The battle had spooked the other fish, so with another baited swim waiting it was time for a move.  This time when I returned and again bait dropped into the Top Hole it was in the knowledge that my last visit had shown barbel to be present.  Pressured barbel can be quite spooky and I still needed to get their confidence in feeding freely.  They would come and go from the swim but each time they returned their stay would be little longer.  I would bait drop each time they left putting just caster in the swim, no need for hemp as it had done its job of bringing the fish into the swim. Then having decided it was time I bait dropped yet again, but this time I laid the baited hook down and across the swim back to my position.  Because of the nature of the swim I needed chest waders to get to the front of the rushes in order to bait up and cast the baited rod out.  Now having put the rod on the rests whilst I was still in the water, the reel was spinning in response to a take before I could get back on terra firma.  Total panic just about sums up the next few minutes as I scrambled out of the water and tried to get control of the fish.  He had torn off downstream into the streamer weed that flourished there, now I would have trouble bringing him up to my position through that jungle.  Standard practice when dealing with this situation is to get downstream of the fish, then pull him down out of the streamer.  This I did but once out into the open he just shot off back upstream into the hole where he had taken refuge.  I went back upstream and he moved back downstream in parody of a dance routine.  Some fish you can bully into doing what you want, but not this one, at the moment he was in charge.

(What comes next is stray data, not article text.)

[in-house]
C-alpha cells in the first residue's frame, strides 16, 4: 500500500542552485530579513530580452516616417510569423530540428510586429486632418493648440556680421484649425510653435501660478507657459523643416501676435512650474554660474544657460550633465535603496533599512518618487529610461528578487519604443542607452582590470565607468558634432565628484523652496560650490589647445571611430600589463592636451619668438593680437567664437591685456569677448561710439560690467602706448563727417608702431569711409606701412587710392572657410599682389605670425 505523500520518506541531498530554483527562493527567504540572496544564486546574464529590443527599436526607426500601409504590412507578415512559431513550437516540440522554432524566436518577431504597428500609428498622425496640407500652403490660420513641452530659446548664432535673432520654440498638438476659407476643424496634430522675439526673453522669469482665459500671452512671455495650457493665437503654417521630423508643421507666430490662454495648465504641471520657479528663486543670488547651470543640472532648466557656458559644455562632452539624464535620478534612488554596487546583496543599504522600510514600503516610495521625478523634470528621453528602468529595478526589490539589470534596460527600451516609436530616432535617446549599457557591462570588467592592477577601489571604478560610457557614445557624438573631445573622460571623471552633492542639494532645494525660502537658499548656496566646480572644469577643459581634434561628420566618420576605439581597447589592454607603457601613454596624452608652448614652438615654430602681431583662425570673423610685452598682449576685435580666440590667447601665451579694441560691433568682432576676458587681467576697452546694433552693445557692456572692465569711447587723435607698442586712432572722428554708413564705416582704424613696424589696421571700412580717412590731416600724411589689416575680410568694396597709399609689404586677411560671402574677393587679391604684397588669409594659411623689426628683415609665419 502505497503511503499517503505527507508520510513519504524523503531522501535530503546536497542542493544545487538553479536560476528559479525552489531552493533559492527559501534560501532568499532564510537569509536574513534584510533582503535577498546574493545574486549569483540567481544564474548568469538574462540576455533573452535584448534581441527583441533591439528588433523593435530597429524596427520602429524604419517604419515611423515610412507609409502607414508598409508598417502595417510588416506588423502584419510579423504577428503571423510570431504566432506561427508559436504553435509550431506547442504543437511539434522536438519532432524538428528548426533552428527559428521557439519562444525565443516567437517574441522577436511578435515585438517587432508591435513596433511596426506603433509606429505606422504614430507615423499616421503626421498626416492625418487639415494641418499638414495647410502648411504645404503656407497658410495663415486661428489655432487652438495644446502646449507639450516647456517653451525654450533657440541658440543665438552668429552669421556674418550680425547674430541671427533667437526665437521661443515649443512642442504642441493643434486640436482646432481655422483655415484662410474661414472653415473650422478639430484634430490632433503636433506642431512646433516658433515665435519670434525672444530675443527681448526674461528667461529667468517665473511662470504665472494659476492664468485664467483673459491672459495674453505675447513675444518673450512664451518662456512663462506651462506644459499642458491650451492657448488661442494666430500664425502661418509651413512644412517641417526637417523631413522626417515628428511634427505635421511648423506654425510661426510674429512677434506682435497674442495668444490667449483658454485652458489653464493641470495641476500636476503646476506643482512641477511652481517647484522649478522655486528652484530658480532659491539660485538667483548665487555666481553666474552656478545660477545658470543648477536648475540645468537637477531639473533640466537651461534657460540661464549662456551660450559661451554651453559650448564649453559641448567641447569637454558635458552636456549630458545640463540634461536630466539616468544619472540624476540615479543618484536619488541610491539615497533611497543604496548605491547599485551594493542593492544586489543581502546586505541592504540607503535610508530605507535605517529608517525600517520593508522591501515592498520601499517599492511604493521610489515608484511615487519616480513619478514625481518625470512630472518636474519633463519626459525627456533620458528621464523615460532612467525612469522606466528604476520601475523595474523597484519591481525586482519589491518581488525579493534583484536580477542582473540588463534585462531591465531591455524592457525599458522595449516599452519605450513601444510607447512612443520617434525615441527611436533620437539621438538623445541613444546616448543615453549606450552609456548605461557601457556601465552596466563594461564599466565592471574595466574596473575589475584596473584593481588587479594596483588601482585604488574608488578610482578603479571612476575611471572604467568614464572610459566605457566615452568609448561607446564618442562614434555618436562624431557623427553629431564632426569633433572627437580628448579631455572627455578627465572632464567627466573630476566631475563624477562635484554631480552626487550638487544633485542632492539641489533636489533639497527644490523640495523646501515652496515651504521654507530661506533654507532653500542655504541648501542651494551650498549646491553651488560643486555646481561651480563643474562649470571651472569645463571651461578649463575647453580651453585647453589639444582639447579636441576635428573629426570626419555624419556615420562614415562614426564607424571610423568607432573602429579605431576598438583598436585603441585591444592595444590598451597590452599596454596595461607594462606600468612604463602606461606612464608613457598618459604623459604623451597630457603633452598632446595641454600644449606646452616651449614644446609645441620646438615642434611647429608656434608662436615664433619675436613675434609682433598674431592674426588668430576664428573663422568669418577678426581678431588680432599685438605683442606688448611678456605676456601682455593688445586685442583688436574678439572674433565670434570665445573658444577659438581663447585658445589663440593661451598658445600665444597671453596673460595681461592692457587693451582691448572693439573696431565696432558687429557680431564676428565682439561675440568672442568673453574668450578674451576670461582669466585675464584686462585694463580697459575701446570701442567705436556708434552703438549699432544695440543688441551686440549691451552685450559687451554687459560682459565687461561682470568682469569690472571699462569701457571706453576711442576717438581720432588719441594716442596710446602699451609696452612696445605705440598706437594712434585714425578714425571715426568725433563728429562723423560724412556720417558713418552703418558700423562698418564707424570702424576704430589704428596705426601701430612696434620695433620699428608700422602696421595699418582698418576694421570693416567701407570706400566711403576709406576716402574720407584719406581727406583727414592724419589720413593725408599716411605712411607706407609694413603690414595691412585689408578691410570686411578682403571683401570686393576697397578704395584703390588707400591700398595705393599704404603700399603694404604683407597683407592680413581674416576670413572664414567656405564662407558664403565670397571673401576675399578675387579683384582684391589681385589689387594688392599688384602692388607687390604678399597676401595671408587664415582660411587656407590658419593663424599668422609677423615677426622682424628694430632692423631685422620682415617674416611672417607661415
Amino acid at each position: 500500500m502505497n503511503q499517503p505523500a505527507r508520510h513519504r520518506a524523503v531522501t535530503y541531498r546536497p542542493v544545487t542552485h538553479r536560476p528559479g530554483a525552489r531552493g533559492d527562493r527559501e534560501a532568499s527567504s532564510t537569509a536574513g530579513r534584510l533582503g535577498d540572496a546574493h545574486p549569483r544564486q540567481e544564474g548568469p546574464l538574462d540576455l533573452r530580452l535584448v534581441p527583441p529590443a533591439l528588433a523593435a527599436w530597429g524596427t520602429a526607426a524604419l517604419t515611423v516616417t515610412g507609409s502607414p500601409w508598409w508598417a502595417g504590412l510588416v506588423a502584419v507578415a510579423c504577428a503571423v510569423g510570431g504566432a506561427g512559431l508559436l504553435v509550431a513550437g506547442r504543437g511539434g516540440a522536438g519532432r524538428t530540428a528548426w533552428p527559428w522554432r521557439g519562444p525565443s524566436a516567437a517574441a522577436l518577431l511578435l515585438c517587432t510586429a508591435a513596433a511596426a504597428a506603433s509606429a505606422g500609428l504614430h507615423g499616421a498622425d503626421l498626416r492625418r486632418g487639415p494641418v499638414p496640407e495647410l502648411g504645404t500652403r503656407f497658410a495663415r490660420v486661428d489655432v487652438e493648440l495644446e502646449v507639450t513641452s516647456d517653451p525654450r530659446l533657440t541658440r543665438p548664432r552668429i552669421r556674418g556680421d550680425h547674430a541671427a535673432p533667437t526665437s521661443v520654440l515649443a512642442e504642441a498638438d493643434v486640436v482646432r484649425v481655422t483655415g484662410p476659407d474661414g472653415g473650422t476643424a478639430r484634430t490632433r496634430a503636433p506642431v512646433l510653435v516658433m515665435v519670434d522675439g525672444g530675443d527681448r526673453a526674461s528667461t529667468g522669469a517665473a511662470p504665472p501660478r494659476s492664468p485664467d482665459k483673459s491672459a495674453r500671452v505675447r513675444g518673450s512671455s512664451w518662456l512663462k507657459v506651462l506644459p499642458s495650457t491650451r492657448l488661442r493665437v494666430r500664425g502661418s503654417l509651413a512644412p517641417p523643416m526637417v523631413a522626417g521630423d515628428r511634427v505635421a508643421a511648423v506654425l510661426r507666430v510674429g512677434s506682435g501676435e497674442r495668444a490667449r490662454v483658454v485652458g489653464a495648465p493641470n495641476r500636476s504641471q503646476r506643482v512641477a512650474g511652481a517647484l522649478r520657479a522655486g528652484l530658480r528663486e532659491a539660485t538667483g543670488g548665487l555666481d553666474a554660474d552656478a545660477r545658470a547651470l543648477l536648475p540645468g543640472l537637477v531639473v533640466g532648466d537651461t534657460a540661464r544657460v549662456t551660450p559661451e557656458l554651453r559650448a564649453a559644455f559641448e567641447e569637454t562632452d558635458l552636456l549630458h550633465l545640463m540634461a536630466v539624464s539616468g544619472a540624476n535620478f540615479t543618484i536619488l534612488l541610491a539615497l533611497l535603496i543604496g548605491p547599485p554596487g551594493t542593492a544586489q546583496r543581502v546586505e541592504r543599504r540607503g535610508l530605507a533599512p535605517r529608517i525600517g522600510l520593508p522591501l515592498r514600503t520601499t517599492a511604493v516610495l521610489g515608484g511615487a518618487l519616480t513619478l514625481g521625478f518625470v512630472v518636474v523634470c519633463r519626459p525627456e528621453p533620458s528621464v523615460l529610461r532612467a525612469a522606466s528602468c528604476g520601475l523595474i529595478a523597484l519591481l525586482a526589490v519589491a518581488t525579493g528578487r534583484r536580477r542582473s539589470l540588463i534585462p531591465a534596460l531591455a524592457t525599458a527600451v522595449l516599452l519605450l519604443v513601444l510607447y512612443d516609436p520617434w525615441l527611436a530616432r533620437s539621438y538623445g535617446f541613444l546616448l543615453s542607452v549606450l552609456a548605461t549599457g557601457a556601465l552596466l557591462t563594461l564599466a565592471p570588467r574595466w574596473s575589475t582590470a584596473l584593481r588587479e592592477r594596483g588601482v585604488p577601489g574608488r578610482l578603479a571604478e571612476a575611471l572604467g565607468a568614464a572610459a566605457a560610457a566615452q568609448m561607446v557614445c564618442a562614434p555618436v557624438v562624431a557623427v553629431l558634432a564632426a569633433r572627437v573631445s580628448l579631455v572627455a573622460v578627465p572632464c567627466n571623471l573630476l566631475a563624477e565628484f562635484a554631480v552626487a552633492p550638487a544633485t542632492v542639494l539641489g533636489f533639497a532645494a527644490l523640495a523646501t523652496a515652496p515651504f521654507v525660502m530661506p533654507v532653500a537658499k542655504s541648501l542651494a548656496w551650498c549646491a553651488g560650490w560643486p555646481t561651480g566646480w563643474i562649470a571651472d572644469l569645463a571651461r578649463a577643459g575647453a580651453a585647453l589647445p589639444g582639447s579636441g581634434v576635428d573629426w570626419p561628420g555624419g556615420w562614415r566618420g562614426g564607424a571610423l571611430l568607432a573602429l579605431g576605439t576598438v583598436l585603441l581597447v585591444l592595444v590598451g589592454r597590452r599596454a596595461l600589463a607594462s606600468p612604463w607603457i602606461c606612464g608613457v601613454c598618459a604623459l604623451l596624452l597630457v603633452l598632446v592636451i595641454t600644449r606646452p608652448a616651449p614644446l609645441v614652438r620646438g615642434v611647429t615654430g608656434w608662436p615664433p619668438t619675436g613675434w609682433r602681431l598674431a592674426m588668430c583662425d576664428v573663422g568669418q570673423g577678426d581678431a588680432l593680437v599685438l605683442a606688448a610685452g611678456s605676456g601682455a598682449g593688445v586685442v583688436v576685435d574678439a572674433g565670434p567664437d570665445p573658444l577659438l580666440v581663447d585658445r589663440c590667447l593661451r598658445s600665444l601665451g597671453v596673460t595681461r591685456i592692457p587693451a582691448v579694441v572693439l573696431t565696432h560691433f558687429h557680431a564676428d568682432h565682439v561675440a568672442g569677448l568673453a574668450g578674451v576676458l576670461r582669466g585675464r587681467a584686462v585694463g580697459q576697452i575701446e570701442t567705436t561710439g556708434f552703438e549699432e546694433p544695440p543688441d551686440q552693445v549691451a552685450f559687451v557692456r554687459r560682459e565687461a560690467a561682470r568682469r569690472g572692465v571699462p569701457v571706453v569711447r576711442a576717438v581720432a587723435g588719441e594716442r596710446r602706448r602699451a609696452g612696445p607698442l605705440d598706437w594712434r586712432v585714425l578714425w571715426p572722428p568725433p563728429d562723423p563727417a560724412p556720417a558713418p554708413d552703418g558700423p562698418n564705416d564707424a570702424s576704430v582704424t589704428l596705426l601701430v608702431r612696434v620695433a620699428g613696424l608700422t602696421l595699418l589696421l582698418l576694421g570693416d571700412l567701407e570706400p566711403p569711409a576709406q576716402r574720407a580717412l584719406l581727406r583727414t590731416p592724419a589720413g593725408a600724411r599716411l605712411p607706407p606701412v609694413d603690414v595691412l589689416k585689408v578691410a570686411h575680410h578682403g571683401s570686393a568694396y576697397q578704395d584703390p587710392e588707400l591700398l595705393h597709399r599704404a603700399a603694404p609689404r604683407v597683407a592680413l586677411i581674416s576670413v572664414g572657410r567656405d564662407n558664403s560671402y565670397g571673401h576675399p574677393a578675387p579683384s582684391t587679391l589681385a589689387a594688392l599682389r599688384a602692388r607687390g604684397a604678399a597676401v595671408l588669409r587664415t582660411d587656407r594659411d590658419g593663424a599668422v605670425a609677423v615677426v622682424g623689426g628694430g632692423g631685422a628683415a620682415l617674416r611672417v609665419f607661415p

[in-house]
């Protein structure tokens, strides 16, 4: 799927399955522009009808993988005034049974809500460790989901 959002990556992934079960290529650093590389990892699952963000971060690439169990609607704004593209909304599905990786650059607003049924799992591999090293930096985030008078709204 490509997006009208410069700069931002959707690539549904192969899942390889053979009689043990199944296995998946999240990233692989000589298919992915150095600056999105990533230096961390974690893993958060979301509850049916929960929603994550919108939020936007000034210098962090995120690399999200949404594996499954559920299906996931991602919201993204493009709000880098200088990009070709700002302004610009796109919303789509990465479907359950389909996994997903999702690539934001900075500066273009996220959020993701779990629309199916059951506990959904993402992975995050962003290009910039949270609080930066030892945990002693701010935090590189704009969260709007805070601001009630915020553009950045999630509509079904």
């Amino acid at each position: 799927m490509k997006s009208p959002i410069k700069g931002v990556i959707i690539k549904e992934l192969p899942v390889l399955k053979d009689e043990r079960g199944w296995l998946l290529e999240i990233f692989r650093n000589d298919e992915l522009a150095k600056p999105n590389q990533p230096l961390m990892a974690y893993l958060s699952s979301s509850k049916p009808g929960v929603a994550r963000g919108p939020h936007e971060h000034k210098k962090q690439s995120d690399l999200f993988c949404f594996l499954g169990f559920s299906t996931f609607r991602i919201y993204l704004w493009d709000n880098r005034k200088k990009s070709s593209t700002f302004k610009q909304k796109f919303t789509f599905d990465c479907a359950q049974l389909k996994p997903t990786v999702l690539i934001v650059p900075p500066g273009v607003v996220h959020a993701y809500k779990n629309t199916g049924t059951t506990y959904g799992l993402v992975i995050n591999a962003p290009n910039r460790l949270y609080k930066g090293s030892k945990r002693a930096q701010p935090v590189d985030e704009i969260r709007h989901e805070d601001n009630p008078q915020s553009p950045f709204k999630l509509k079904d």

This game continued for some minutes with my worry that he would come off as with the last fish.  Obviously with their extra strength and power it is the bigger fish that are likely to gain their freedom.  As the minutes passed it became obvious that my efforts were having an effect, his runs became shorter as he spent more time in front of my position instead of forcing me to follow his. At last he slipped over the net and the Adams monster was mine.  Stef Horak came along the bank in response to my phone call and soon had it on the scales giving me a weight of 16lb 14oz.  It is the second time I had caught this fish, the previous capture still stands as my personal best at 17lb 1oz, but that is well short of the best recorded weight when it took the record at 21lb 2oz.  That was it then, one down with nine to go, but as with all plans it did not work out that way and I finished the season with seven different river targets acheived.